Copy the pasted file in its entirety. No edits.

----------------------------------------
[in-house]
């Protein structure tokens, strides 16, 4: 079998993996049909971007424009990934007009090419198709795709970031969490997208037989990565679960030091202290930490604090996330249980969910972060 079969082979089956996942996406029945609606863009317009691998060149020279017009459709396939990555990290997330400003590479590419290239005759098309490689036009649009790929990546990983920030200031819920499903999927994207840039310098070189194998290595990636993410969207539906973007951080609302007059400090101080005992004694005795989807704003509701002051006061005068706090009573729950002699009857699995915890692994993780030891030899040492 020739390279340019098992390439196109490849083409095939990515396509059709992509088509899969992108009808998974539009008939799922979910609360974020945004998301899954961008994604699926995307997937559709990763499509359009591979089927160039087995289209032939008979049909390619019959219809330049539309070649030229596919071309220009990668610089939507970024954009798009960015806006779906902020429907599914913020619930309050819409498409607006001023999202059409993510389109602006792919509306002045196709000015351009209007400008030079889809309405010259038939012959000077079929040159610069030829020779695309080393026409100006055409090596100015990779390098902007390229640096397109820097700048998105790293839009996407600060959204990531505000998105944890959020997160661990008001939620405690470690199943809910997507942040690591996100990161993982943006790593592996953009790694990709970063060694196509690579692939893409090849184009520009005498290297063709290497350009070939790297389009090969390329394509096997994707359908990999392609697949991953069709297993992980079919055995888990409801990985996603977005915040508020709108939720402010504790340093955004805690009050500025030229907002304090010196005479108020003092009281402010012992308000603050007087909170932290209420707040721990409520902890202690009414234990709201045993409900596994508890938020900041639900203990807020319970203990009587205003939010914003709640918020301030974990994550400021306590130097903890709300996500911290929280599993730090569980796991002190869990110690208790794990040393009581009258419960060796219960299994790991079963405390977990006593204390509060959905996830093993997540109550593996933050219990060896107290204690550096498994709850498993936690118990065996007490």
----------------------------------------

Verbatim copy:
[in-house]
């Protein structure tokens, strides 16, 4: 079998993996049909971007424009990934007009090419198709795709970031969490997208037989990565679960030091202290930490604090996330249980969910972060 079969082979089956996942996406029945609606863009317009691998060149020279017009459709396939990555990290997330400003590479590419290239005759098309490689036009649009790929990546990983920030200031819920499903999927994207840039310098070189194998290595990636993410969207539906973007951080609302007059400090101080005992004694005795989807704003509701002051006061005068706090009573729950002699009857699995915890692994993780030891030899040492 020739390279340019098992390439196109490849083409095939990515396509059709992509088509899969992108009808998974539009008939799922979910609360974020945004998301899954961008994604699926995307997937559709990763499509359009591979089927160039087995289209032939008979049909390619019959219809330049539309070649030229596919071309220009990668610089939507970024954009798009960015806006779906902020429907599914913020619930309050819409498409607006001023999202059409993510389109602006792919509306002045196709000015351009209007400008030079889809309405010259038939012959000077079929040159610069030829020779695309080393026409100006055409090596100015990779390098902007390229640096397109820097700048998105790293839009996407600060959204990531505000998105944890959020997160661990008001939620405690470690199943809910997507942040690591996100990161993982943006790593592996953009790694990709970063060694196509690579692939893409090849184009520009005498290297063709290497350009070939790297389009090969390329394509096997994707359908990999392609697949991953069709297993992980079919055995888990409801990985996603977005915040508020709108939720402010504790340093955004805690009050500025030229907002304090010196005479108020003092009281402010012992308000603050007087909170932290209420707040721990409520902890202690009414234990709201045993409900596994508890938020900041639900203990807020319970203990009587205003939010914003709640918020301030974990994550400021306590130097903890709300996500911290929280599993730090569980796991002190869990110690208790794990040393009581009258419960060796219960299994790991079963405390977990006593204390509060959905996830093993997540109550593996933050219990060896107290204690550096498994709850498993936690118990065996007490």